GPD Offers Security Camera Registration

When it comes to solving crimes, privately owned security camera footage can be a key piece of evidence for investigators. Sometimes the footage will reveal the perpetrator or the vehicle they were driving at the time of the alleged crime.

The Gaithersburg Police Department (GPD) created the security camera registration program in late December. Area businesses and/or residents are encouraged to log their system(s) with the city agency and in the event a crime occurs in the area, investigators will know to check their camera for potential leads. “We will still do door-to-door canvases but, at least, it gives them a little bit more of an opportunity to get more information a little bit quicker,” said GPD Officer Dan Lane, spokesman.

A GPD crime analyst heard about the program during a meeting and brought the idea back to the agency because she felt it would be beneficial. “We looked at it and we have had a couple of cases around the city where residents provided us camera footage that they had from their homes that helped us develop a suspect or at least confirm information that we had obtained already,” Lane said. The Metropolitan Police Department in Washington, D.C., has a similar program but theirs is incentive-based.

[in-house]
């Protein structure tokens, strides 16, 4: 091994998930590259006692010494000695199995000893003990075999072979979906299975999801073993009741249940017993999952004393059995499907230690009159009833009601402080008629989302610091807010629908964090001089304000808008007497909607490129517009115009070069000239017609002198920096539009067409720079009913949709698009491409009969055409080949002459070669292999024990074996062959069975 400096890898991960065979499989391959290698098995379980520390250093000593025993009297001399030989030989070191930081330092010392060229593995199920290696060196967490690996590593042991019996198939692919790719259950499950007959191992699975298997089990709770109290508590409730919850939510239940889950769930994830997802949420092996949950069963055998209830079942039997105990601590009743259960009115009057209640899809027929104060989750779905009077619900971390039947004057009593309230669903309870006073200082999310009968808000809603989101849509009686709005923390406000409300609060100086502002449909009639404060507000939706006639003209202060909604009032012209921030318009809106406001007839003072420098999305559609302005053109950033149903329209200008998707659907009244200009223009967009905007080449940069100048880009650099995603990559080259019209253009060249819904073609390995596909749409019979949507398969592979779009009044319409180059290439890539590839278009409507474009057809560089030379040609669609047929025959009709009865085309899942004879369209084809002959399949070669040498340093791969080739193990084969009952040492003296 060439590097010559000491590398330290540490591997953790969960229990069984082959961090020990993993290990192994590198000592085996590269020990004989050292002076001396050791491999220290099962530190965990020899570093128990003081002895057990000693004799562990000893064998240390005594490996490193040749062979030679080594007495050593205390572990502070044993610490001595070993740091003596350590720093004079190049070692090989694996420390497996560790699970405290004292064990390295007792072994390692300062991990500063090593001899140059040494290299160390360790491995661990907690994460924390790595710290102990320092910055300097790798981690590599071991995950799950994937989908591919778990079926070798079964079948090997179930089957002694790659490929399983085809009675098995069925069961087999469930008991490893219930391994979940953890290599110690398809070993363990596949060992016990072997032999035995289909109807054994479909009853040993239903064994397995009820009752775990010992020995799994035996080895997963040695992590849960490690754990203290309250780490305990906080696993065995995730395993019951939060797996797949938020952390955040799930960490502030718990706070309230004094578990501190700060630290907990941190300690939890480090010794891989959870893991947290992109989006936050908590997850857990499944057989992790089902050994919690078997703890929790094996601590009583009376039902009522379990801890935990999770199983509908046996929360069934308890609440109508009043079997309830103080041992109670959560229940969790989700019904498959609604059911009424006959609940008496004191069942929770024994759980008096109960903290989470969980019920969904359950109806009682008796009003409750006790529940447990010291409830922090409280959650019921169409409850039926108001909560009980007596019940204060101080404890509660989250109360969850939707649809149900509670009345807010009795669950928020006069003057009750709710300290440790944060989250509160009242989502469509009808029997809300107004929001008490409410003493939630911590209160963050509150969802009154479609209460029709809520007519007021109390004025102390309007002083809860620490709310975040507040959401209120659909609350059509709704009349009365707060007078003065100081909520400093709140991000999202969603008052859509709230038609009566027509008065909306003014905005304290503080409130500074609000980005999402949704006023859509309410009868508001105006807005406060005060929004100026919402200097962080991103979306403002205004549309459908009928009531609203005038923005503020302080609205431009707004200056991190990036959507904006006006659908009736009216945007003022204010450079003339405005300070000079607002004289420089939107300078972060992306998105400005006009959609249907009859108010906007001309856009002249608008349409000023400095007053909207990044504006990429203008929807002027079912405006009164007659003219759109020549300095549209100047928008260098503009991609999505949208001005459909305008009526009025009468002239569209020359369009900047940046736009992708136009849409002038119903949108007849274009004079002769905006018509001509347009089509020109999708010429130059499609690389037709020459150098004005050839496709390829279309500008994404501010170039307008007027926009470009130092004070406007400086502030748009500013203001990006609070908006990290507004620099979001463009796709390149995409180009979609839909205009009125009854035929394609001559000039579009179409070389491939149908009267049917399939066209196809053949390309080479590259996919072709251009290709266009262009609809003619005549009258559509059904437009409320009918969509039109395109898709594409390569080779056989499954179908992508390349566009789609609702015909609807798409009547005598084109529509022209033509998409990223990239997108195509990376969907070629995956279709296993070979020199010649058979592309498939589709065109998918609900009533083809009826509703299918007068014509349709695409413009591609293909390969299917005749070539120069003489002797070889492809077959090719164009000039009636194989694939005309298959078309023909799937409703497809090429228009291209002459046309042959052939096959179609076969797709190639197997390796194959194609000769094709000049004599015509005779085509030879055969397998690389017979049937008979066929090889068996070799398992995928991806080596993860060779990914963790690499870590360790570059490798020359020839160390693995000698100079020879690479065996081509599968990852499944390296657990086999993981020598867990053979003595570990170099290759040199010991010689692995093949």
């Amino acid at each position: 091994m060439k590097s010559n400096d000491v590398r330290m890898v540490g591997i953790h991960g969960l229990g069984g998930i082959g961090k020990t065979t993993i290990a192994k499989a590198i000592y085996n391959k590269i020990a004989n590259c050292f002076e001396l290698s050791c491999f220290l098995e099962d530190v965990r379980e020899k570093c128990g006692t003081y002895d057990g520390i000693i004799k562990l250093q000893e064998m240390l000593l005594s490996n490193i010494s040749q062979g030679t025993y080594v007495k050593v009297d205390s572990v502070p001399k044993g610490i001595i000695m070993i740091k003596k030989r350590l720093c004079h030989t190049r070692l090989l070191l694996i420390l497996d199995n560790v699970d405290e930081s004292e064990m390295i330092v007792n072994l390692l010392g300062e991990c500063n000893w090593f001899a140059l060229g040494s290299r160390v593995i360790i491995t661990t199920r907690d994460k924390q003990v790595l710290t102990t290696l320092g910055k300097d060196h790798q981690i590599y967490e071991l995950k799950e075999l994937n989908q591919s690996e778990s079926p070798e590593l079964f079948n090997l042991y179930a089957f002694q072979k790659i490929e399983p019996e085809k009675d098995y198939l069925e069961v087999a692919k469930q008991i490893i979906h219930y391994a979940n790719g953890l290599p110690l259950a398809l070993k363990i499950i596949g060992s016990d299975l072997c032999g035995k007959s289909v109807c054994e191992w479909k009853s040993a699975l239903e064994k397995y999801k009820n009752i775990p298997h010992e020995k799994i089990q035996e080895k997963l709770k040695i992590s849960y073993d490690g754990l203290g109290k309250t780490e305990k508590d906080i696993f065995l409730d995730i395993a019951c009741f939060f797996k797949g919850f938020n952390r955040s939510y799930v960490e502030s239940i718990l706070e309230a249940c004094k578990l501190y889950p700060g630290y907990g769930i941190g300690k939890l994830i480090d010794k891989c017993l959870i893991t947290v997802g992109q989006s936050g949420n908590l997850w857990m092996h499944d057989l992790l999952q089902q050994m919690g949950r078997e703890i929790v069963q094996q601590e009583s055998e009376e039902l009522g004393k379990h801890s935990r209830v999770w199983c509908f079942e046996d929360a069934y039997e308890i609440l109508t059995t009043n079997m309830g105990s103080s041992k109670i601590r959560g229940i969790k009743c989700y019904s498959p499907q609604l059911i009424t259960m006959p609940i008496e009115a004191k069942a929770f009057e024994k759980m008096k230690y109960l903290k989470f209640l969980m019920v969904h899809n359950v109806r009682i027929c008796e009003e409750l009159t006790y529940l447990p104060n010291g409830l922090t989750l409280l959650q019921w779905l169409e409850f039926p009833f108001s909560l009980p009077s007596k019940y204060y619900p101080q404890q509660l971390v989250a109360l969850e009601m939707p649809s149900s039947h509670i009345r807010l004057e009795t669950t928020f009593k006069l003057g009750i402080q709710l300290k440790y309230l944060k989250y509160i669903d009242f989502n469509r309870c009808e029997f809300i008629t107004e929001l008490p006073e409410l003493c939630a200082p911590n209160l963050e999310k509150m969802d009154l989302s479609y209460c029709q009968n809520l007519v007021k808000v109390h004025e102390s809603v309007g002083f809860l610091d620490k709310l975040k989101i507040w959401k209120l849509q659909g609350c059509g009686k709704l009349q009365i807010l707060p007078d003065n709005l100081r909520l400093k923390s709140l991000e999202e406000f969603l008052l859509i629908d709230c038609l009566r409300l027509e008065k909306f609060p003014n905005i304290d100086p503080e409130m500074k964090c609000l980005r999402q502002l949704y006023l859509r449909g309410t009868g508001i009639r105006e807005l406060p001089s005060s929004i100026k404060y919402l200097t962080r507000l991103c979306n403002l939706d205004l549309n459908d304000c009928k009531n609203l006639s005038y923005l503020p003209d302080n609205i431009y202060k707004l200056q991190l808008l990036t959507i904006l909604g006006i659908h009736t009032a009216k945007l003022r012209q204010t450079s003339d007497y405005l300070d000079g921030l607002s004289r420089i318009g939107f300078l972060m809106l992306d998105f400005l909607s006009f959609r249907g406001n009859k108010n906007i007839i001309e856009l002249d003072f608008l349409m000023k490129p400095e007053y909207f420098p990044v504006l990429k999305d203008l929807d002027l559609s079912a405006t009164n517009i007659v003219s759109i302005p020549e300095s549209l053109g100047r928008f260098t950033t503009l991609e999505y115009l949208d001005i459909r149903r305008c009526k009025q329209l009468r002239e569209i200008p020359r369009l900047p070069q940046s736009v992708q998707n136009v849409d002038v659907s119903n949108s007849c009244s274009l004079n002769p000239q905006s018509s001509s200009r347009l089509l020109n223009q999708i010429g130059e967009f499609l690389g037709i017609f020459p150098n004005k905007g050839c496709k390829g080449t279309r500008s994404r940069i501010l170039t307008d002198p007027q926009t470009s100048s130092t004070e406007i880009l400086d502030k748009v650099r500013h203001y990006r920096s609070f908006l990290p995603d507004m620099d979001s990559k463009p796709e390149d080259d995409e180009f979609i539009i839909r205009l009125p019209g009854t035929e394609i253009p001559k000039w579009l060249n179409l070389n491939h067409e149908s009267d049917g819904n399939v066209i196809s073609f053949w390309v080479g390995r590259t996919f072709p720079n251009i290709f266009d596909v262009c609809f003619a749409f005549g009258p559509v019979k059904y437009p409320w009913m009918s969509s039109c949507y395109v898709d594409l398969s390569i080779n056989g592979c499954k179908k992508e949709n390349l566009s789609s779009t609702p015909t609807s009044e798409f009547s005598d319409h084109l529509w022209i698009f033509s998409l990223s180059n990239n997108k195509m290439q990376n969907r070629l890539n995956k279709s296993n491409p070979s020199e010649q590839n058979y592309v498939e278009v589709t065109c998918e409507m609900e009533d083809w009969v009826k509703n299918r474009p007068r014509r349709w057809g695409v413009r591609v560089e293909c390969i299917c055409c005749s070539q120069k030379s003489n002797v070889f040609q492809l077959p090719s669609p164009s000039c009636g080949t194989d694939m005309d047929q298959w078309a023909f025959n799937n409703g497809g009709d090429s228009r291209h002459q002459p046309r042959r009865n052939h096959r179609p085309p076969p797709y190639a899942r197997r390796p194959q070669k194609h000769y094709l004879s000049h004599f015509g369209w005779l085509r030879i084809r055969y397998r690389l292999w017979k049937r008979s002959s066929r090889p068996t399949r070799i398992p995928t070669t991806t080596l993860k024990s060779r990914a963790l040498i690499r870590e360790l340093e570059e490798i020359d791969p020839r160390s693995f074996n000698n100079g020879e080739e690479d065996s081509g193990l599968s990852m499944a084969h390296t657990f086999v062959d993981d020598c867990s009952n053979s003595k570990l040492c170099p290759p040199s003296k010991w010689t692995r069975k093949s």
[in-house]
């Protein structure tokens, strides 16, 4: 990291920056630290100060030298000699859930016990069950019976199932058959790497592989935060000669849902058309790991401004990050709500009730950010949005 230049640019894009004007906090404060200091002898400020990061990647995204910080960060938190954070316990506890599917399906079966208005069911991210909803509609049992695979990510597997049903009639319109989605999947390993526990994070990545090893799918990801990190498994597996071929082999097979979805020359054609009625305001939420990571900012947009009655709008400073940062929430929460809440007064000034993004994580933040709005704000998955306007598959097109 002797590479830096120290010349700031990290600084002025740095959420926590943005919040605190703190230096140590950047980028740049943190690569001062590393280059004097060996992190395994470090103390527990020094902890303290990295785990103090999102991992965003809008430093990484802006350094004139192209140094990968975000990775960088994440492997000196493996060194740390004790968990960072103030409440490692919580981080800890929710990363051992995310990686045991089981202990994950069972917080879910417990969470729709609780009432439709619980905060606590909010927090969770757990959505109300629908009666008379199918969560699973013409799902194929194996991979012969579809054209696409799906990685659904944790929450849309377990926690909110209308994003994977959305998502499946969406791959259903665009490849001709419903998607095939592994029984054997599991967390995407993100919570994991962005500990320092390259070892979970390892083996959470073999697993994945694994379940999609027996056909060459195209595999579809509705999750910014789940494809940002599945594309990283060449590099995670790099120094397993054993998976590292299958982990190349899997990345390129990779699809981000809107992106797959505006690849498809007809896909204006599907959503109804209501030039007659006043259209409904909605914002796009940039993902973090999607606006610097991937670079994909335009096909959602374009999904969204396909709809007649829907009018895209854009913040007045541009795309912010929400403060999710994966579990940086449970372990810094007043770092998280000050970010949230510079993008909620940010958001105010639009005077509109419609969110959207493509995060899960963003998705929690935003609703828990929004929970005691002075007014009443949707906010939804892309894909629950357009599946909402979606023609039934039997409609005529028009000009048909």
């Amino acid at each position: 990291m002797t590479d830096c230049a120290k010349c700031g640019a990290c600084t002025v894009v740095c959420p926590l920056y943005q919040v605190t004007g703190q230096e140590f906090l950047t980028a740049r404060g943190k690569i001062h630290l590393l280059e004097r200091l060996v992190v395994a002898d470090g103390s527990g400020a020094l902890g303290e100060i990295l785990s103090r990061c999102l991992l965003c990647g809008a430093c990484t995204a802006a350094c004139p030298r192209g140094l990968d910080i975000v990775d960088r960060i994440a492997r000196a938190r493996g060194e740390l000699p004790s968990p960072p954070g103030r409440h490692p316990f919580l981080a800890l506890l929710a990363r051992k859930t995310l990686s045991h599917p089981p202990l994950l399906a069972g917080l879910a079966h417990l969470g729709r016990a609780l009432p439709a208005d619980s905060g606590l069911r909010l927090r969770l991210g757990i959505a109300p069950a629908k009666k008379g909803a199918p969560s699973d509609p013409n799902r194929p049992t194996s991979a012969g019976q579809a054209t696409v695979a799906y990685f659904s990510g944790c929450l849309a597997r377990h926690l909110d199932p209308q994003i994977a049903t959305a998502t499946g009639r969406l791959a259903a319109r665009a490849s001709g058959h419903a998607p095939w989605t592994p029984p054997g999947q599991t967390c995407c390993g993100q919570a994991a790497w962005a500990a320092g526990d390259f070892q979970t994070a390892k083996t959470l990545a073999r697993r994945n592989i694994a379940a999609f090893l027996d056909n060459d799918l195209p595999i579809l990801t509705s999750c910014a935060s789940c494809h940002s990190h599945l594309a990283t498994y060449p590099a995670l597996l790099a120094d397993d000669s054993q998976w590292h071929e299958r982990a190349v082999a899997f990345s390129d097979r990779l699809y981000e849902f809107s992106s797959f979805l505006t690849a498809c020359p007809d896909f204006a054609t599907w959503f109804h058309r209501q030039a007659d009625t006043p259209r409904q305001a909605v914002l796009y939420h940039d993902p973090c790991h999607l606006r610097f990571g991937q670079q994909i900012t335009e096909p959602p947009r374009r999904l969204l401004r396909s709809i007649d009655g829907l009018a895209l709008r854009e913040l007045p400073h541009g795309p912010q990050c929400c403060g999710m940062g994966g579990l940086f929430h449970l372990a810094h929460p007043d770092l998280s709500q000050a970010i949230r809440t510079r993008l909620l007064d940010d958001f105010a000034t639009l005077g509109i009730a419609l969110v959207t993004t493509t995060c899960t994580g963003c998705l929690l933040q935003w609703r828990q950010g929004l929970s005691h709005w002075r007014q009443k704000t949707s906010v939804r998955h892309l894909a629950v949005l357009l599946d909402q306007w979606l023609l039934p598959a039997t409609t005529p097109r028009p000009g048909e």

The security camera registration site asks residents and business owners several questions about themselves like name, address, phone number and email. Registration also collects information about their systems. How long does your system run—24 hours, 30 days, 60 days? Where are the camera(s) located? How long and what method does the system store information?

Once completed, residents/business owners can expect a call from a department official to confirm the information and ask for the best contact information in the event they need to look at footage. “We are not going to call in the middle of the night to bother somebody about it,” Lane said. “We are going to do it during the best reasonable hours we can find.”

Afterward, the only time officers will contact residents about the program is if there is a serious crime in the area. “We are not going to show (footage) to anybody (but investigators),” he said. “This is people’s private information.”

The program allows officers to possibly develop more information about a case. Did a suspect try other houses before they broke into another? Was a vehicle stopped in a neighboring driveway related to a crime? Lane said the footage could be a valuable resource for investigators. “It gives (residents/business owners) the benefit of helping the police out and help close cases in the area,” he said.

The registration form can be found on the department’s website at under the services and public safety tabs. Lane said officers have been talking to residents and business owners about the program. “We are letting communities know as we see them,” he said. “If (the department) gets just a few it would be a success. This is completely volunteer. It’s something new we are trying out.”


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